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I am a Mechanical Engineering major applying for Ph.D. programs in Physics (in the US) who was always interested in Theoretical Physics but chose Mechanical Engineering due to a poor career choice at the time of the selection of undergrad major. Being interested in only theoretical physics, I didn't care much about perfecting the engineering subjects and this is reflected in my grades. I have very good scores in Physics courses (except for an applied physics course). I am writing my SoP and have gotten advice from a lot of people that I should explain my choice of a different major despite my interest in physics as well as my average grades in engineering subjects. But I am not sure whether plainly telling them that I got viciously lured into engineering by being told "undergraduate physics education in our country is not good and one can easily switch to physics after the undergraduate program if one has done undergraduate studies in engineering" would help. Also, whether plainly telling the truth that I didn't find engineering interesting and thus, my grades are average would help. It might (wrongly) show that I would not study uninteresting things that are required for some research project.

I have a fair amount of content to write about my interest in Physics, for example, I am pursuing a minor in Physics, I have done a good number of interesting research projects, I have attended some schools on theoretical physics, have taken a graduate course in GR, I have well-identified research interests, etc. etc. Is it required (or helpful) to write about why I chose a different major and why my grades are average in the engineering subjects? If yes then what should be the tone and approach?

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    Viciously lured? What, did a professor threaten to beat you up? – Jon Custer Nov 28 '17 at 14:42
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    Well, how does one 'viciously' lure somebody? – Jon Custer Nov 28 '17 at 15:01
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    I did not make any such moral equivalencies in my statements. Certainly, should you let such perceptions into your statements of purpose that will likely not put you in a good light. Take heed of the note about blame-shifting indicated in an answer below. – Jon Custer Nov 28 '17 at 15:14
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    "Being interested in only theoretical physics, I didn't care much about perfecting the engineering subjects and this is reflected in my grades", "It might (wrongly) show that I would not study uninteresting things ... " Isn't that exactly what happened though? If you take this approach, you'll need to offer convincing evidence that you're now willing to put more effort into uninteresting topics. You spend an awful lot of time with research projects studying things outside your field (in CS at least, I dunno about physics). – Lord Farquaad Nov 28 '17 at 18:40
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    @Dvij Well you don't always get to choose the consequences of the things you work on either. The way you've presented this is that you'd only work on something if you've deemed it worthwhile (it has an interesting consequence). As someone who's participated in research, I can tell you that at some point you'll work on something "not worthwhile". People selecting students for research know this too, and saying "no, but I think this project is interesting, I'll study it" isn't worth much. – Lord Farquaad Nov 28 '17 at 18:57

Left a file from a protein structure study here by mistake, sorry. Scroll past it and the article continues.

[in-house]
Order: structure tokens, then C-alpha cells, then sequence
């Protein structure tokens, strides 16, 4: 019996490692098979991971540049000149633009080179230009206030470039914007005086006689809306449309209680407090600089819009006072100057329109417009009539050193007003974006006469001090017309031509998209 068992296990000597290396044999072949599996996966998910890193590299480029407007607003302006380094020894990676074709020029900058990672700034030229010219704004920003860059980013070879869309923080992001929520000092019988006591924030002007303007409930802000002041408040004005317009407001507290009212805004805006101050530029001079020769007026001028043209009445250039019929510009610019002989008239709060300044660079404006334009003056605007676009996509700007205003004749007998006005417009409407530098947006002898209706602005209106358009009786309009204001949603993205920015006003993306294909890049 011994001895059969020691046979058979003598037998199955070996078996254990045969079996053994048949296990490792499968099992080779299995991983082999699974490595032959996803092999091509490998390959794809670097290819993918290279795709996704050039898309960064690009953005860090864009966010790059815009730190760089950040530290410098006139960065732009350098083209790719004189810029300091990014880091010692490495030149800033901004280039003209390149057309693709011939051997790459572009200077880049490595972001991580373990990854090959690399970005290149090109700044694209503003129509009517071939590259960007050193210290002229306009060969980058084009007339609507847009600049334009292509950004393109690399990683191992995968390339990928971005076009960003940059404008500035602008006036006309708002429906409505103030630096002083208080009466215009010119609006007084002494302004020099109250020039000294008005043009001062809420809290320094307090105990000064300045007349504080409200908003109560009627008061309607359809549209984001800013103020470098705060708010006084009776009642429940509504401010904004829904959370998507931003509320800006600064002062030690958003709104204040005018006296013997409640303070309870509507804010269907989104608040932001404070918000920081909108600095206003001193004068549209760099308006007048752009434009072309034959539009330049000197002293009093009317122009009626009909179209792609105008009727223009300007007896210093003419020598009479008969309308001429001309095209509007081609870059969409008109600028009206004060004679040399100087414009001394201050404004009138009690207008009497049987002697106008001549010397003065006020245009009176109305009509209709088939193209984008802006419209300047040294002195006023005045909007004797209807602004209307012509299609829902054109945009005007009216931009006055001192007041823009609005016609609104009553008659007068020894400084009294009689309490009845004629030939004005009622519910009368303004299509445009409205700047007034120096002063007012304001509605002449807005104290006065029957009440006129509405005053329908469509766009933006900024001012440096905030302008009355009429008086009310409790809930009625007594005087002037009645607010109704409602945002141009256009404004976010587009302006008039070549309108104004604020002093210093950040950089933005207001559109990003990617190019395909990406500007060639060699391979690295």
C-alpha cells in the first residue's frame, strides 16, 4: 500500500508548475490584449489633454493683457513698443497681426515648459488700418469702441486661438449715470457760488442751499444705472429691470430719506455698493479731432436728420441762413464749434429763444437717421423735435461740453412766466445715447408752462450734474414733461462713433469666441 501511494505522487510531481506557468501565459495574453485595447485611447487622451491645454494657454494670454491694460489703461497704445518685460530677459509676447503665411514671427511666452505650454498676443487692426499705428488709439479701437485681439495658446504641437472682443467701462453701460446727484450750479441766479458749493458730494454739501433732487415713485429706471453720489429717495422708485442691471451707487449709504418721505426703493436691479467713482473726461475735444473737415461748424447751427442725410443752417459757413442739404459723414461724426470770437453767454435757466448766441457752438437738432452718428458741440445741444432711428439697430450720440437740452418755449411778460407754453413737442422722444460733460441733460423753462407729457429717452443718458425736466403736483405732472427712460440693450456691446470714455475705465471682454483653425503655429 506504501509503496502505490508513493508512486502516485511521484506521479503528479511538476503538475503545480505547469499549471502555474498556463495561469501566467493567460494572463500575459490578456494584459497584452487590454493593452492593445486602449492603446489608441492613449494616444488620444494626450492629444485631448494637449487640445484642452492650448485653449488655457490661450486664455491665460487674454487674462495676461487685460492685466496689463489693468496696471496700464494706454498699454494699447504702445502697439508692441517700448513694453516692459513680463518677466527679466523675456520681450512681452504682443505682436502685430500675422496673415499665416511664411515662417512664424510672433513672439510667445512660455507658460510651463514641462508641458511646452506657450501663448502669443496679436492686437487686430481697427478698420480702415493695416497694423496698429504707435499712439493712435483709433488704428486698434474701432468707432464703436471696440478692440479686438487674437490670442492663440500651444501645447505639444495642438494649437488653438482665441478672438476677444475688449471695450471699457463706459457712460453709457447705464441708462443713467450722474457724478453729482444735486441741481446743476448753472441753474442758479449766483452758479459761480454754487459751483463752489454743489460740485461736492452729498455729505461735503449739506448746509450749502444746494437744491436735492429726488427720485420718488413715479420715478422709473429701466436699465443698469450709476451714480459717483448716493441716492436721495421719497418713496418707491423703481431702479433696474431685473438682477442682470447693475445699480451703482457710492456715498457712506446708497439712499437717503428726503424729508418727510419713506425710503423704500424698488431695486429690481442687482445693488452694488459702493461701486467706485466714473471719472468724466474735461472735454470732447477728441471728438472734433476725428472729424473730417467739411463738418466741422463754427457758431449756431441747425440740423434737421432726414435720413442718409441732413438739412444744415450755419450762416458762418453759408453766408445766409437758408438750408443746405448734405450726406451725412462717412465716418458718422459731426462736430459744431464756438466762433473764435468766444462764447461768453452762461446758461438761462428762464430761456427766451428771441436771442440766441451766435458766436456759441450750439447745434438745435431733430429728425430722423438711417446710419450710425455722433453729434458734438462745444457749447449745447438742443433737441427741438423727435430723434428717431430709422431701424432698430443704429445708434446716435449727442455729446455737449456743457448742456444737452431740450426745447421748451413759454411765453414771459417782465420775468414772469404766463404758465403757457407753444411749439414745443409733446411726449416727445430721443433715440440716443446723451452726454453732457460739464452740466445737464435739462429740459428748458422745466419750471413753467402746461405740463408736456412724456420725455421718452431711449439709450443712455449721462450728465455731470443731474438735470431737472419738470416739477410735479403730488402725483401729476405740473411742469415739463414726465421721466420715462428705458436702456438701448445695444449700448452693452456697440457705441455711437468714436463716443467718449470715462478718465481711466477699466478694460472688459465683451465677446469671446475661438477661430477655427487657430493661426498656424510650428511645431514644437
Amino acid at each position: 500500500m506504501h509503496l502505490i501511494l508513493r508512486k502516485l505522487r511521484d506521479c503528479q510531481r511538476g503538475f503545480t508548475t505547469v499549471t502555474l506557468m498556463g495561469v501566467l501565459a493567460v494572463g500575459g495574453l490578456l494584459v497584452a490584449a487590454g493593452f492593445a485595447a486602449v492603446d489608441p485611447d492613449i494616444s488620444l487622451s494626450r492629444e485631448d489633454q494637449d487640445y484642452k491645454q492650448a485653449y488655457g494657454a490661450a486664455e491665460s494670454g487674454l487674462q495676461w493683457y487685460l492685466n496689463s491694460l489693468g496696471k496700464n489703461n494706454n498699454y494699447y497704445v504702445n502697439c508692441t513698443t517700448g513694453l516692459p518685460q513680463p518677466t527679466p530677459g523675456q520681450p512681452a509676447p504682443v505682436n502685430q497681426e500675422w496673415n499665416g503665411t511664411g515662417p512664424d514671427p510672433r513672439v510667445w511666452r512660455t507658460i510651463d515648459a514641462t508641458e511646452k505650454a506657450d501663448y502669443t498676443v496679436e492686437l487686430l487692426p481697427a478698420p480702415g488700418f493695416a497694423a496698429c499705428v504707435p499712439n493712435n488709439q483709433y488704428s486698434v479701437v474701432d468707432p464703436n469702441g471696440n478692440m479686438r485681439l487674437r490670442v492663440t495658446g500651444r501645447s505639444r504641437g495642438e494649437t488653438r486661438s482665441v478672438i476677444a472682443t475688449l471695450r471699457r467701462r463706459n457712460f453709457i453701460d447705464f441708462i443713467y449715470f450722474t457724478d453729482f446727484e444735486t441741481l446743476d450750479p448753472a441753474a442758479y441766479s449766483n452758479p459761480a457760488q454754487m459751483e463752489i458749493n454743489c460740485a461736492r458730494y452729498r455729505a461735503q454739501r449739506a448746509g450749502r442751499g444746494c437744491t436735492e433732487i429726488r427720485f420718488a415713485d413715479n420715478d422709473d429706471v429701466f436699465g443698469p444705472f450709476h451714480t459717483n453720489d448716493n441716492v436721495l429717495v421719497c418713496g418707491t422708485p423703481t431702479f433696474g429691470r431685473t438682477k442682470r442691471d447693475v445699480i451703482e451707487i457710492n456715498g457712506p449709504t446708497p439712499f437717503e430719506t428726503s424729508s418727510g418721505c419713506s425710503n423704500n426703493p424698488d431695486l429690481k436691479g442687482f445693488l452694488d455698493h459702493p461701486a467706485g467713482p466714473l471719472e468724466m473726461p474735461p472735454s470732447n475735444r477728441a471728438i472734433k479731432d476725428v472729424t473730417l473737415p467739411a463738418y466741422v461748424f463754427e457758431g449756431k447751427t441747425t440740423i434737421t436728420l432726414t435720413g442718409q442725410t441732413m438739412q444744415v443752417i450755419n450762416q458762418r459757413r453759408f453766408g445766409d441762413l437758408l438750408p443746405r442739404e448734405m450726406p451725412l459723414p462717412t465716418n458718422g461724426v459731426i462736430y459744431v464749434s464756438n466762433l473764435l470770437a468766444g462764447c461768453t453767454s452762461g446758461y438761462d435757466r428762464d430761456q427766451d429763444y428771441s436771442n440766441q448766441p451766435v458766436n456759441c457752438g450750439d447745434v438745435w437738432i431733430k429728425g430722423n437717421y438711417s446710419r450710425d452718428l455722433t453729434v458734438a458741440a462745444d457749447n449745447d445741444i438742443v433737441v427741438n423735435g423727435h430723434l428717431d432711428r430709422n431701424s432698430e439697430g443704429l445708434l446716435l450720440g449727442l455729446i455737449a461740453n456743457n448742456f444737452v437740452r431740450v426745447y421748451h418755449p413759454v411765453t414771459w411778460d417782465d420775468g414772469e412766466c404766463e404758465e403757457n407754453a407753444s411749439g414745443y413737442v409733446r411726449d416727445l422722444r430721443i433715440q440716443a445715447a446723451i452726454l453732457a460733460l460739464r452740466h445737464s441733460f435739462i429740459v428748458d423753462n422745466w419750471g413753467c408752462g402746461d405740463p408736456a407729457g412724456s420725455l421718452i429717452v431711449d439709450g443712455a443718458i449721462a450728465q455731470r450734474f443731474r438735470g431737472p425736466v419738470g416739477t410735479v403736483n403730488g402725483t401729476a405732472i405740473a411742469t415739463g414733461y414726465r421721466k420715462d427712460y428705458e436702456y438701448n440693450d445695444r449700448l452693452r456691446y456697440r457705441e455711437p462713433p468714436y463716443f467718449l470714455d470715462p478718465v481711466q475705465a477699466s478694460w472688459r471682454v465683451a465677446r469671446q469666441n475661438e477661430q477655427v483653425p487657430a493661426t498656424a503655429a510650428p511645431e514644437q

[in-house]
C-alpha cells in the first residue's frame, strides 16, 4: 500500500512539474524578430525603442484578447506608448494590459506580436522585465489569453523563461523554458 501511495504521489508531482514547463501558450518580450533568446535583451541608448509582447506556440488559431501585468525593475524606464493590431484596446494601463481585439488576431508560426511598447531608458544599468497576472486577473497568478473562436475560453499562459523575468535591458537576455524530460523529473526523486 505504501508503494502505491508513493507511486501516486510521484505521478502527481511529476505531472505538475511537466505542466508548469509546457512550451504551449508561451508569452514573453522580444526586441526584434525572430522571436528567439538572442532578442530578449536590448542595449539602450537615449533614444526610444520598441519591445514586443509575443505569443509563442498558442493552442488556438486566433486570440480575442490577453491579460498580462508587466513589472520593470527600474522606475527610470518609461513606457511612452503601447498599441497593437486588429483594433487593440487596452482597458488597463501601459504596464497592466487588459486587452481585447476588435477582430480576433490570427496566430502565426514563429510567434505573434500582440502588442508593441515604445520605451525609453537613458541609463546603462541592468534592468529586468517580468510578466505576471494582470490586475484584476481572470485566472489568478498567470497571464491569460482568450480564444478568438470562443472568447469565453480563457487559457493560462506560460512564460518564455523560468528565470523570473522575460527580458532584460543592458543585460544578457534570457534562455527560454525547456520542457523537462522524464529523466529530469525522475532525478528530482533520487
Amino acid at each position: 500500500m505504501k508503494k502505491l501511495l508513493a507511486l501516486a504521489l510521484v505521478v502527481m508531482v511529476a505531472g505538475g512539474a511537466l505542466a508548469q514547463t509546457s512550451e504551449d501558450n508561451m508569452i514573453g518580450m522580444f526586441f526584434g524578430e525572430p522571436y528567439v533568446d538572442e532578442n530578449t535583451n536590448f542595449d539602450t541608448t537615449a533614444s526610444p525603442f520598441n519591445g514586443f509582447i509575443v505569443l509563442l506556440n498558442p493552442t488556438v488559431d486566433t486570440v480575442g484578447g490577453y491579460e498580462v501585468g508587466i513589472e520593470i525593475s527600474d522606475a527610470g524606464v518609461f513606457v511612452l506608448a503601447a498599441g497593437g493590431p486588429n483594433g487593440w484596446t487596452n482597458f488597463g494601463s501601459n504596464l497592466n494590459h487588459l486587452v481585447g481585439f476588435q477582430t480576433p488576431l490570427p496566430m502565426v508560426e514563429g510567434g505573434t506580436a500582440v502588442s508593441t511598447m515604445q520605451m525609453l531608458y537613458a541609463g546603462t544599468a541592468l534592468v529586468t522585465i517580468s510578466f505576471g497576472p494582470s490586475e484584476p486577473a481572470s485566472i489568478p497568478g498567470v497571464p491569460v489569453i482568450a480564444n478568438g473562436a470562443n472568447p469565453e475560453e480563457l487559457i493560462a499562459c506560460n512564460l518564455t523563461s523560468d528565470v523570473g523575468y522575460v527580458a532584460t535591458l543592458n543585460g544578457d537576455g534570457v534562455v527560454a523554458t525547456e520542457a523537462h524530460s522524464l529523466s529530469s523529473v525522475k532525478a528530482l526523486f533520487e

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I do think you should explain your mediocre grades in your major in your application. Give the honest truth that you feel it was a poor choice of major and you lacked interest in the subject. It's not perfect, but it's better than no explanation.

The more you can portray it as a story of growing and maturing over time, the better. Focus on the positive: lessons learned, developing more discipline, finding your passion in your physics classes, etc.

I don't think you should say you were "viciously lured" into engineering. It doesn't really add anything to the story, and also it comes across as blame-shifting.

  • Many thanks for your time and response! I get that telling someone that I was viciously lured into something isn't going to do any good and it will rather do a lot of bad, for example, it will question my ability to take an independent decision at its very core. But, I do need to explain why I took a different major if I have always been passionate about theoretical physics --which is the case and I am planning to mention that in my statement. – Dvij Mankad Nov 28 '17 at 15:09
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    You can say that you were advised that you would do better with an engineering degree than with a physics degree given where you were studying. It may have been genuinely well-meant advice, not vicious luring. – Patricia Shanahan Nov 28 '17 at 15:26
  • @Dvij fair enough, I think explaining it is fine. My point is simply to avoid making it sound like blaming others for the decision. – user24098 Nov 28 '17 at 16:20
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    You don't even need to mention that someone else recommended it (or lured you into it). If you just say that you thought it'd be better for your career, but that you now regret the decision, you get the message across without any hint of blaming others. – Anyon Nov 28 '17 at 17:52
  • @Anyon That's quite simple and useful. Many thanks for your guidance! – Dvij Mankad Nov 28 '17 at 19:07

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